[iDC] Dallas Smythe

Sean Cubitt scubitt at unimelb.edu.au
Tue Jul 7 09:21:26 UTC 2009

Trebor suggested mentioning another of the lost Canadian connections (Innis
and MacLuhan occupying such visibility we rarely note some of the other
amazing contributors. The thesis of attention value in his work dates back
to the later 1950s, this is just one I have on file for lectures

DALLAS SMYTHE - Communications: Blindspot of Western Marxism 266-7

I submit that the materialist answer to the question ­ What is the commodity
form of mass-produced, advertiser-supported communications under monopoly
capitalism? ­ is audiences and readerships (hereafter referred to for
simplicity as audiences). The material reality under monopoly capitalism is
that all non-sleeping time of most of the population is work time. This work
time is devoted to the production of commodities-in-general  (both where
people get paid for their work and as members of audiences) and in the
production and reproduction of labour power (the pay for which is subsumed
in their income). Of the off-the-job work time, the largest single block is
time of the audiences which is sold to advertisers. It is not sold by
workers but by the mass media of communications. Who produces this
commodity? The mass media of communications do by the mix of explicit and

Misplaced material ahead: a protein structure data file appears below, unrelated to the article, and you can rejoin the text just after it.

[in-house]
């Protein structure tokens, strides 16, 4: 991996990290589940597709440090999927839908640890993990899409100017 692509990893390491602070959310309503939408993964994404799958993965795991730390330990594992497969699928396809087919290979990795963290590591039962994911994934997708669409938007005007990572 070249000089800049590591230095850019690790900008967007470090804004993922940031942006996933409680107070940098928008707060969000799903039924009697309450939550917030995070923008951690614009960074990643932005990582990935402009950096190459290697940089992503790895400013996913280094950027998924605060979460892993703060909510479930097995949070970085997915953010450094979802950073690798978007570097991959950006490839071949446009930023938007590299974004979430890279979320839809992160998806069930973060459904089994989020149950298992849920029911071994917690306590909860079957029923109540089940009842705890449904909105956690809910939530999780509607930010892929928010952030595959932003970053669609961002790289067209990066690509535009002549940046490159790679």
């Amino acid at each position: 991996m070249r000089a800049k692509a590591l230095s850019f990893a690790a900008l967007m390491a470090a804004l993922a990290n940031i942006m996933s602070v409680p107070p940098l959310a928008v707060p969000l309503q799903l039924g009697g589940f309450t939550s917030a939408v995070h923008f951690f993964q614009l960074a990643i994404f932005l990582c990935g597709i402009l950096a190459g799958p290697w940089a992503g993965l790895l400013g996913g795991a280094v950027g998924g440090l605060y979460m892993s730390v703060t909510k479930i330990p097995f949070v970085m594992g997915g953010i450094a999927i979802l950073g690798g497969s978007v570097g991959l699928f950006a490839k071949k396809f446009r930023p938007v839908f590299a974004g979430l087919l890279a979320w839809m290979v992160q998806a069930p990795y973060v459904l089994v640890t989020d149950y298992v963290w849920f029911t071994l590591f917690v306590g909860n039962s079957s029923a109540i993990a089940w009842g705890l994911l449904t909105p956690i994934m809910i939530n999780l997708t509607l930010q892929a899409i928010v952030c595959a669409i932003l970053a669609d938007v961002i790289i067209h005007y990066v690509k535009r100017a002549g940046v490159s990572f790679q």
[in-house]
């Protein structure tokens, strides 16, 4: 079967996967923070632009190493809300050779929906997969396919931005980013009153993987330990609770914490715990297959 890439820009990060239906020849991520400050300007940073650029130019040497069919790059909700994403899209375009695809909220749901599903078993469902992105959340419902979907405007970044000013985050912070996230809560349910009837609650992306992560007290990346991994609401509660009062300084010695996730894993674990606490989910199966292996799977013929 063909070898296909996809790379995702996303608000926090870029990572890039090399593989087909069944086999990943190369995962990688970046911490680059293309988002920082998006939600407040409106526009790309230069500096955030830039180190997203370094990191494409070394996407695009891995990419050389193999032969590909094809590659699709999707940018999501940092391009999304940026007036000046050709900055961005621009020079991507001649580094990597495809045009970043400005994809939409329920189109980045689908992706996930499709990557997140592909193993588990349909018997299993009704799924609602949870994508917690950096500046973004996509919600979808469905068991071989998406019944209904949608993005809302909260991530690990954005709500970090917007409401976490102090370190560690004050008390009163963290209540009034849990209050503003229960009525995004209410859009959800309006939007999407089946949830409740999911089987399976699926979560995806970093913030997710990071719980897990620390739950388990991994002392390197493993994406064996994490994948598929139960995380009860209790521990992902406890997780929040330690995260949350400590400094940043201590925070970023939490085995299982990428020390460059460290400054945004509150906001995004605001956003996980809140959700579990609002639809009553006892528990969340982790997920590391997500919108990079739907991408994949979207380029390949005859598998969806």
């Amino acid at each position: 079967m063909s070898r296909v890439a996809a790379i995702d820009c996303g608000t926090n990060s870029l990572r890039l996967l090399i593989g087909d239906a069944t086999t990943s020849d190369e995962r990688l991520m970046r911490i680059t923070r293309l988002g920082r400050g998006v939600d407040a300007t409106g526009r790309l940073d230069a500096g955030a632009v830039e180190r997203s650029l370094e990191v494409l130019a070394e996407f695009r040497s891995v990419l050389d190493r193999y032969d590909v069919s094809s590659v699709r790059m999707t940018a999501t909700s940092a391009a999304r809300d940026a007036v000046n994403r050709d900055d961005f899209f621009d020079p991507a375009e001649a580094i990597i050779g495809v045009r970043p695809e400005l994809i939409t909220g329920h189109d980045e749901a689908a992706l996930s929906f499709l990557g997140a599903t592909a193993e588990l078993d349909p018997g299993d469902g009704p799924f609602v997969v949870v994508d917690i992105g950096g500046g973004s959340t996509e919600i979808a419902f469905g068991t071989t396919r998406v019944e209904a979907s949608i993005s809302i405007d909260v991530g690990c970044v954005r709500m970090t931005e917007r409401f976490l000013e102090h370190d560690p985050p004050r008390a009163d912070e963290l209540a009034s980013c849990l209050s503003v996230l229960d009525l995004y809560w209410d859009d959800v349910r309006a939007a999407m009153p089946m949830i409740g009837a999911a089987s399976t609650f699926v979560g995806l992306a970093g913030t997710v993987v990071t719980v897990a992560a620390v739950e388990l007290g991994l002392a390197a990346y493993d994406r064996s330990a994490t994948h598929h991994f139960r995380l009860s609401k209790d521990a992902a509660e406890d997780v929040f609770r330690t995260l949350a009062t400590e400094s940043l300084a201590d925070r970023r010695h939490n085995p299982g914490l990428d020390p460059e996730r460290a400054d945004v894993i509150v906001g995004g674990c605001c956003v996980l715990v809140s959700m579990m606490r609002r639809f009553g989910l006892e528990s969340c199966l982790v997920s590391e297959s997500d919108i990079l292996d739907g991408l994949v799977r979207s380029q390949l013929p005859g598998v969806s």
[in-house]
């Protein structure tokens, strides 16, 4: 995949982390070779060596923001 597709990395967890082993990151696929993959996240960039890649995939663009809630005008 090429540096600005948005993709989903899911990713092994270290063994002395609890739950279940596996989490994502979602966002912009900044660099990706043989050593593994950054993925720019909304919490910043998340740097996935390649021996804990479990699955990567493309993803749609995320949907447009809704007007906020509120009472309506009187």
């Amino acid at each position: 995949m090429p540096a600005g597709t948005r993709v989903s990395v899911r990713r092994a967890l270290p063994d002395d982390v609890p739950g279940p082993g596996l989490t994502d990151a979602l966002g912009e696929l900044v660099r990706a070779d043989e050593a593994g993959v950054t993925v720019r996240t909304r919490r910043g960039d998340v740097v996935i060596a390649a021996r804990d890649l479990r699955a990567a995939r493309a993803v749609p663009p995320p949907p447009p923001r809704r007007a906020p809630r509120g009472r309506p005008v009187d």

hidden advertising and "programme" material, the markets for which preoccupy
the bourgeois communication theorists . . . . In "their" time which is sold
to advertisers workers a) perform essential marketing functions for the
producers of consumers' goods and b) work at the production and reproduction
of labour power. This joint process, as shall be noted, embodies a principal
contradiction . . .the mass media of communications are simultaneously  in
the superstructure and engaged indispensably in the last stage of
infrastructural production where demand is satisfied by purchaes of consumer

Smythe, Dallas (1994), 'Communications: Blindspot of Western Marxism [1977]'
in Smythe, , Counterclockwise: Perspectives on Communication, ed Thomas
Guback, Westview Press, Boulder CO., 266-291; orignial Canadian Journal of
Political and Social Theory, v.1 n.3, Fall 1977, pp 1-27. .

Worth noting too James Beniger's contention in The Control revolution that
the origins of advertising lie in a crisis of control (his term - I would
say a crisis of overproduction) in manufacture and distribution,
specifically of oats, until then bought bulk for horses, but from the 1870s
sold in 2 pound packages with the boxes branded Quaker Oats. He regards this
as a way of controlling consumtion to match manufacture/distribution.


Prof Sean Cubitt
scubitt at unimelb.edu.au
Media and Communications Program
Faculty of Arts
Room 127 John Medley East
The University of Melbourne
Parkville VIC 3010

Tel: + 61 3 8344 3667
Fax:+ 61 3 8344 5494
M: 0448 304 004
Skype: seancubitt

Editor-in-Chief Leonardo Book Series

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